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Factoring when the Leading Coefficient Equals 1

Factor simple trinomials and difference of squares binomials

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Factoring Quadratics When the Lead Coefficient Equals 1

The area of a rectangle is \begin{align*}x^2-3x-28\end{align*}x23x28. What are the length and width of the rectangle?

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Watch the first few examples in this video, until about 12:40.

Khan Academy: Factoring Quadratic Expressions


A quadratic equation has the form \begin{align*}ax^2+bx+c\end{align*}ax2+bx+c, where \begin{align*}a \ne 0\end{align*}a0 (If \begin{align*}a = 0\end{align*}a=0, then the equation would be linear). For all quadratic equations, the 2 is the largest and only exponent. A quadratic equation can also be called a trinomial when all three terms are present.

There are four ways to solve a quadratic equation. In this concept, we are going to focus on factoring when the lead coefficient is one (i.e.,  \begin{align*}a = 1\end{align*}a=1).  In this case, there is no number in front of \begin{align*}x^2\end{align*}x2. First, let’s start with a review of multiplying two factors together.

Example A

Multiply \begin{align*}(x+4)(x-5)\end{align*}(x+4)(x5).

Solution: Even though this is not a quadratic, the product of the two factors will be. Remember from previous math classes that a factor is a number that goes evenly into a larger number. For example, 4 and 5 are factors of 20. So, to determine the larger number that \begin{align*}(x + 4)\end{align*}(x+4) and \begin{align*}(x-5)\end{align*}(x5) go into, we need to multiply them together.

One method for multiplying two polynomial factors together is called FOIL. To do this, you need to multiply the FIRST terms, OUTSIDE terms, INSIDE terms, and the LAST terms together and then combine like terms.  FOIL is the same as distributing each term in the first set of parentheses.  

In the example above, notice that FOIL is the same as distributing the x and then distributing the 4.

Therefore \begin{align*}(x+4)(x-5)=x^2-x-20\end{align*}(x+4)(x5)=x2x20. We can also say that \begin{align*}(x+4)\end{align*}(x+4) and \begin{align*}(x-5)\end{align*}(x5) are factors of \begin{align*}x^2-x-20\end{align*}x2x20.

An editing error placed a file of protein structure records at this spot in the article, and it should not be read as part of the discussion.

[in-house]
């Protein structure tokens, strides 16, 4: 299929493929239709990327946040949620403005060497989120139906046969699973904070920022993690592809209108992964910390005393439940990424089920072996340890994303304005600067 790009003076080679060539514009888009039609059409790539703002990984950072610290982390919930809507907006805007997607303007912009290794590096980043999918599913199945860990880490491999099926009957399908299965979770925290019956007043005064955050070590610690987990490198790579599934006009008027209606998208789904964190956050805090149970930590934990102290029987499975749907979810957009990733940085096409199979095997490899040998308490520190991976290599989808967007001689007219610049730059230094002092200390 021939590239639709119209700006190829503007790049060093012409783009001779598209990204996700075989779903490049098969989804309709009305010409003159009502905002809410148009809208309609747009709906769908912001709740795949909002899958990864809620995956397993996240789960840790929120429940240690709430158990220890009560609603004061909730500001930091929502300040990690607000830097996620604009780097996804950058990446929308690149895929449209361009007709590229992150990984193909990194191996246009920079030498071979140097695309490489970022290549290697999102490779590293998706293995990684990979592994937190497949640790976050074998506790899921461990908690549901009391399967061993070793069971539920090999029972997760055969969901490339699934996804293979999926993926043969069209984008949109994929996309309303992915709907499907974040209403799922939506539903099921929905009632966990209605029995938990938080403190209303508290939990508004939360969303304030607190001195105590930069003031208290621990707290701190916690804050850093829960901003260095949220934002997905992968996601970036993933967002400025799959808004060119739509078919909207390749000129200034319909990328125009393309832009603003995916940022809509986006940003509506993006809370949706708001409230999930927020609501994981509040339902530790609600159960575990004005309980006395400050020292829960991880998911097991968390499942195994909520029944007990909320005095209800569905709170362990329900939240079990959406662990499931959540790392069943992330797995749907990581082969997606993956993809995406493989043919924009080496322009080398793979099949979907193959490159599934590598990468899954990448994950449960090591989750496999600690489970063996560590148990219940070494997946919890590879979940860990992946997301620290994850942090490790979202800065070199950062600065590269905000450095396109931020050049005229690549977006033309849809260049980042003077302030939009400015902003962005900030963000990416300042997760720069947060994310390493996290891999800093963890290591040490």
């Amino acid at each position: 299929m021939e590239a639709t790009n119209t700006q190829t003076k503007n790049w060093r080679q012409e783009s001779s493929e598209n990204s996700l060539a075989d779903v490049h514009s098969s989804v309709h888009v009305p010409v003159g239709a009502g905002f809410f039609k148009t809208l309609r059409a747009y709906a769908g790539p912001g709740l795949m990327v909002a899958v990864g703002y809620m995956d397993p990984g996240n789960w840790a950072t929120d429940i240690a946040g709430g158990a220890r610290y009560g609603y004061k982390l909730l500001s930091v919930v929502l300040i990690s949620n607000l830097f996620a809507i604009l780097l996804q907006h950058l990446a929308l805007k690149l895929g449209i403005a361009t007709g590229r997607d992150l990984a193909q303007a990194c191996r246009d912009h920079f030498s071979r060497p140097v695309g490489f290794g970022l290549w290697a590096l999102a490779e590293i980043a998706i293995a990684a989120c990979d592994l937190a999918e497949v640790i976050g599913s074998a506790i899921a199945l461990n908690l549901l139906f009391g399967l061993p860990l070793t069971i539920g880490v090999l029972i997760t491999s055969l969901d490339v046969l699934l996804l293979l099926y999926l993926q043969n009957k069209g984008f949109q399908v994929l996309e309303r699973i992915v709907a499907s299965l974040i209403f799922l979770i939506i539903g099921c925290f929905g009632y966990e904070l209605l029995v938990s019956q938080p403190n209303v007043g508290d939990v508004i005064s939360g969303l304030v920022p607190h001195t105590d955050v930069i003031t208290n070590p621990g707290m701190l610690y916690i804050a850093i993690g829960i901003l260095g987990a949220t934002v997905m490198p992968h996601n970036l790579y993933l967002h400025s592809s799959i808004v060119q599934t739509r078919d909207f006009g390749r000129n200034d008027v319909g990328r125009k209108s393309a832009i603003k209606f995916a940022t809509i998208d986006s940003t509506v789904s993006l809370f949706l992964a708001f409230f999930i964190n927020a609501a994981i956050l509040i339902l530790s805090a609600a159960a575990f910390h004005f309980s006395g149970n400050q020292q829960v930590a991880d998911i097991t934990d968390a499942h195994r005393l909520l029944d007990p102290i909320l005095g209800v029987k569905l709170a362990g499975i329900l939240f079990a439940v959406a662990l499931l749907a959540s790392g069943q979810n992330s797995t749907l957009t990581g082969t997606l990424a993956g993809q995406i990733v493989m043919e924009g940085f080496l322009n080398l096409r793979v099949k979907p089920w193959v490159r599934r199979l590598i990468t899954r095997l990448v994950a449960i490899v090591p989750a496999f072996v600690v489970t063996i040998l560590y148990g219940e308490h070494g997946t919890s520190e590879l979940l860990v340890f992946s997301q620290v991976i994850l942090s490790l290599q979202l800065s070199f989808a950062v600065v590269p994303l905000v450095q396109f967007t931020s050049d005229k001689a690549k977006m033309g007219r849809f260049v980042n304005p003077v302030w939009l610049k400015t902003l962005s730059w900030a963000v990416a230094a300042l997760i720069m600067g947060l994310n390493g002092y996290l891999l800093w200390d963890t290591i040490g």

Now, we will “undo” the multiplication of two factors by factoring. In this concept, we will only address quadratic equations in the form \begin{align*}x^2+bx+c\end{align*}x2+bx+c, or when \begin{align*}a = 1\end{align*}a=1.

Factor \begin{align*}x^2+6x+8\end{align*}x2+6x+8.



In the quadratic \begin{align*}x^2+bx+c\end{align*}x2+bx+c\begin{align*}b\end{align*}b will be equal to the sum of \begin{align*}m\end{align*}m and \begin{align*}n\end{align*}n and \begin{align*}c\end{align*}c will be equal to their product. Applying this to our problem, we ask "What two factors of 8 will add up to 6?"  

Write out a list of factor pairs for 8, if you need to:

License: CC BY-NC 3.0

The green pair above is the only one that also adds up to 6.  This means that 4 and 2 are the numbers we need.

\begin{align*}x^2+6x+8\\ (x+4)(x+2)\end{align*}x2+6x+8(x+4)(x+2)

Therefore, the factors of \begin{align*}x^2+6x+8\end{align*}x2+6x+8 are \begin{align*}(x+4)(x+2)\end{align*}(x+4)(x+2). You can FOIL this to check your answer.

Example C

Factor \begin{align*}x^2+12x-28\end{align*}x2+12x28.

Solution: We can approach this problem in exactly the same way we did Example B. What are the factors of -28 that add up to 12? Let’s list them out to see:

\begin{align*}-4 \cdot 7, 4 \cdot -7, 2 \cdot -14, {\color{red}-2 \cdot 14}, 1 \cdot -28, -1 \cdot 28\end{align*}47,47,214,214,128,128

The \begin{align*}{\color{red}\mathbf{red}}\end{align*} pair above is the one that works. Notice that we only listed the factors of negative 28.